Recent advancements in medical devices and technical expertise have allowed the performance of total endovascular repair for patients with complex aorto-iliac pathologies. Yano et al. (2001), Hinchliffe et al. (2007), and Peterson and Matsumura (2008) described the usefulness of ancillary technique such as PTA and endoluminal conduit to facilitate endograft delivery through the stenosed iliac arteries. Regarding AAA with iliac artery occlusions, Vallabhaneni et al. (2012) reported a technical success rate of 93.3% when using endovascular recanalization. Our present report also describes successful performance of EVAR after recanalization of occluded iliac arteries without major complication in all three octogenarian patients. Recanalization of the occluded iliac artery and use of a bifurcated device allows restoration of arterial flow with low risk of infection and a high rate of patency.
The ability to perform this procedure depends on recanalization of the occluded artery and the ability to advance the delivery sheath. We successfully crossed the lesion using a 0.035-inch guidewire in two patients using a retrograde approach and in one patient using bidirectional wiring from the ipsilateral and contralateral iliac arteries. Previous reports regarding primary stent placement for iliac artery occlusive disease showed a high rate of technical success for crossing the iliac artery occlusions when using bidirectional approach (Ichihashi et al.2011). In the case of the EIA occlusion coexisting the CIA aneurysm ipsilaterally like Case 1 (Figure 1), there could be a risk of aneurysm wall perforated by the guidewire when the guidewire run through the subintimal space of the aneurysm wall, which could be fragile compared to the wall of the non-aneurysmal part. Careful handling of the guidewire is required. When the guidewire from the retrograde approach can not re-enter into the true lumen, using re-entry device could be one option for avoiding the excessive manipulation in the subintimal lumen of the aneurysms. To date re-entry devices are not available in Japan.
We performed predilation of the occluded iliac artery using 6mm balloons, because outer diameter of the 12F sheath is around 5mm. Overdilation of iliac arteries could increase the risk of arterial rupture, especially in the case of diffuse calcified iliac arteries. In this regard, it is reasonable to choose the occluded iliac side as a pathway for the contralateral limb. If severe calcification is identified by CT preoperatively, internal endoconduit using stentgraft followed by non-compliant balloon dilation could be useful for avoiding arterial ruptures (Hinchliffe et al.2007 and Peterson and Matsumura2008). However this technique may require the coverage of origin of the internal iliac artery, which could cause the spinal cord ischemia in the patient treated for concomitant thoracic or thoracoabdominal aneurysms. In such cases, open surgical endoconduit could decrease the risk by preservation or reconstruction of the internal iliac artery (Oderich et al.2012).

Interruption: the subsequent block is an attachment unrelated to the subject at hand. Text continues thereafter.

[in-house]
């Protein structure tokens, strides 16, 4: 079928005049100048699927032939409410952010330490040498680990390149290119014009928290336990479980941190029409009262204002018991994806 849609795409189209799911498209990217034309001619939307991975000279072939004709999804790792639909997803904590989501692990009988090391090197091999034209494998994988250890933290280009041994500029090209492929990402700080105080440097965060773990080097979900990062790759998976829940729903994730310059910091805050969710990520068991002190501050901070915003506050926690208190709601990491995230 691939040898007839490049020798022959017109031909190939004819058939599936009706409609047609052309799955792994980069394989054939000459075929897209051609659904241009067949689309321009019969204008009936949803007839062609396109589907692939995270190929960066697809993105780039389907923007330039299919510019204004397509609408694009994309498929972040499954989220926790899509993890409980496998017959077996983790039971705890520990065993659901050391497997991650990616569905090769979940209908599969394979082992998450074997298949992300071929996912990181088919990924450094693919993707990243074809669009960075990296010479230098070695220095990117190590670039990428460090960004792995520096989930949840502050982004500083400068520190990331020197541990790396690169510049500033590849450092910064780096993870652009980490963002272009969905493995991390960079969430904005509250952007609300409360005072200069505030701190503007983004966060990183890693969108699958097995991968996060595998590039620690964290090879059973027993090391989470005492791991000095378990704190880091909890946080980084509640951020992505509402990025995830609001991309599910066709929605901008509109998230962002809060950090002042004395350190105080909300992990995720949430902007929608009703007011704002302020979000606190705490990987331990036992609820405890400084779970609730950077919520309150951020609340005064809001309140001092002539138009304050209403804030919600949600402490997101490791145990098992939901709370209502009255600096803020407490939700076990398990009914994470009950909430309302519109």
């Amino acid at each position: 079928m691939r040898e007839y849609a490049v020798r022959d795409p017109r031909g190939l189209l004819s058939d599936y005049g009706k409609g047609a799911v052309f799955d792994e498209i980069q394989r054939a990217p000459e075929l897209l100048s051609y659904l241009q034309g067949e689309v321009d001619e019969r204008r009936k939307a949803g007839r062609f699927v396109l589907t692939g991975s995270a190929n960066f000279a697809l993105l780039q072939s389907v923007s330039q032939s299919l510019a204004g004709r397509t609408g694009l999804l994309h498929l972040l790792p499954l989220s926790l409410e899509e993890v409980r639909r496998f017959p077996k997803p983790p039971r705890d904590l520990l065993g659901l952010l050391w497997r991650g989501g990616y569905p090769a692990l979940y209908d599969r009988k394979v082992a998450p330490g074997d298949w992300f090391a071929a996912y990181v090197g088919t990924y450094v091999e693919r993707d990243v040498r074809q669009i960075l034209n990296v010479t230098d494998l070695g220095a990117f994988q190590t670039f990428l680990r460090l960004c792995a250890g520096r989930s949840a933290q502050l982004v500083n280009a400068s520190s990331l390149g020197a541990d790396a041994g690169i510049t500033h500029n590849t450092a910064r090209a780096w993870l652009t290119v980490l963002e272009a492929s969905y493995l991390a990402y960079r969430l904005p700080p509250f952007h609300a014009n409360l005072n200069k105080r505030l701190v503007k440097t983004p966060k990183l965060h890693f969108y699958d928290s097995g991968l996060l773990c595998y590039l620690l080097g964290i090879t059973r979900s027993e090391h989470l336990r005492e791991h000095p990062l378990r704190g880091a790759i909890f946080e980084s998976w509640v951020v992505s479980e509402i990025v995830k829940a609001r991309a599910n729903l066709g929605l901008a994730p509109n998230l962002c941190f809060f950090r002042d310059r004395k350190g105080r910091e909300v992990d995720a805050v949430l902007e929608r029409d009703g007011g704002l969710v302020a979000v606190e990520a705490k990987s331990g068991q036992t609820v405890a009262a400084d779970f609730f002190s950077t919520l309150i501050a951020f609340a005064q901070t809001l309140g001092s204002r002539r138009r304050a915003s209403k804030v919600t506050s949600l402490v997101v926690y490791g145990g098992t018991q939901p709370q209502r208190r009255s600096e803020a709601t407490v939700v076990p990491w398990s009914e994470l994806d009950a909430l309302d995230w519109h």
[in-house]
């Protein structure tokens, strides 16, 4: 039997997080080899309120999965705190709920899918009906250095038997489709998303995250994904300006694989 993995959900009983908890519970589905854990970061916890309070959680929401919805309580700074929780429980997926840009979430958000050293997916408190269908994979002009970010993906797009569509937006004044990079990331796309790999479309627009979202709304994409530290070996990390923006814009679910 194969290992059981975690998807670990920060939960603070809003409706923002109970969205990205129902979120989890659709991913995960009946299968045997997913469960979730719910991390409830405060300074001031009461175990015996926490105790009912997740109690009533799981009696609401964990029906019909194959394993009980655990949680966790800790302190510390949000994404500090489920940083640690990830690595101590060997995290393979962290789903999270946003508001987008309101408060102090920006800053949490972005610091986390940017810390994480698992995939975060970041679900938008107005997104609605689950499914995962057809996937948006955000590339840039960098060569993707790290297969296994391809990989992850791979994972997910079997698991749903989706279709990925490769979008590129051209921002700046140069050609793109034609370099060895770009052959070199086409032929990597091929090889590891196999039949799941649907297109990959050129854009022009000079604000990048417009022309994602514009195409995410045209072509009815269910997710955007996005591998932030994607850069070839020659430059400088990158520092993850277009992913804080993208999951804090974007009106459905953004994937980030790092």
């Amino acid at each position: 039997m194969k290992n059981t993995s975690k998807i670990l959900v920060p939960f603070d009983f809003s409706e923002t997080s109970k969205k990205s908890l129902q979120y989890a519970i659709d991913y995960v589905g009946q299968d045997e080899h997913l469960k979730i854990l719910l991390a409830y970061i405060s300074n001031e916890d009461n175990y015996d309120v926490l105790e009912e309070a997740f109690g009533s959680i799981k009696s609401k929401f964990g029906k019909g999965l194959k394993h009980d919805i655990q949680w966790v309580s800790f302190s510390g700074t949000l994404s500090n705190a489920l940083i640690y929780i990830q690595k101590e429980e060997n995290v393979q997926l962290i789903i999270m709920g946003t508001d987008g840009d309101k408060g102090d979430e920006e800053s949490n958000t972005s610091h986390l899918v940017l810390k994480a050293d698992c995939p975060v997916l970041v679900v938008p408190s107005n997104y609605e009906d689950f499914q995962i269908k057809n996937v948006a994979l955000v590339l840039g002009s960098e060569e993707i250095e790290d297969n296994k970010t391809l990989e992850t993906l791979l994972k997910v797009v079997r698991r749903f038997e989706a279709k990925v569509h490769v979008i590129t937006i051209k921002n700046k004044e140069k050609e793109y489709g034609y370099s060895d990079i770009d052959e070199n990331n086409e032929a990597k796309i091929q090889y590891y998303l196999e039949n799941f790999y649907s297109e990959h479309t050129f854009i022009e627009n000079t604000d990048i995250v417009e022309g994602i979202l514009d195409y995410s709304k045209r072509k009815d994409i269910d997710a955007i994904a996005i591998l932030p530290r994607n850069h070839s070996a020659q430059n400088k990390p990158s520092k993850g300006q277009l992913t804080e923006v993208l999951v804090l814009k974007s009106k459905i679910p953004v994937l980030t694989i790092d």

IIA embolization was performed after the successful advancement of a sheath through the occluded iliac artery. If IIA embolization (especially at the same side of the occluded EIA) was performed before recanalization of the occluded artery, blood flow to the lower extremity via pelvic collateral channels might be profoundly decreased for a prolonged time, resulting in severe ischemia and muscle necrosis, because we could not predict the required time for penetration of the occlusion in contrast to the stenosis.
Stent placement for an occluded artery was routinely performed after EVAR in the present cases. Previous studies suggested that primary stenting produced a better patency rate when compared with balloon angioplasty with provisional stenting when used for iliac artery occlusion (Ichihashi et al.2011). Stent placement in the iliac artery prior to EVAR may interfere the passage of the sheath or touch-up balloon. Lam et al. (2008) described a case of migrated self-expanding stent after endograft passage. Whether complications during the stentgraft delivery, such as stent migration or stent collapse occur or not depends on the degree of the expansion of the stent itself. If the stent expands insufficiently due to the arterial recoil or calcification, the risk of complications could become higher. Except when using the technique of internal endoconduit, we believe the stent placement should be performed after EVAR to lower the complication risk.
In conclusion, totally endovascular repair was successfully performed for three patients with AAA and concomitant unilateral EIA occlusions. The proposed steps described in this report might reduce the complication rate and enhance the technical success rate associated with this procedure.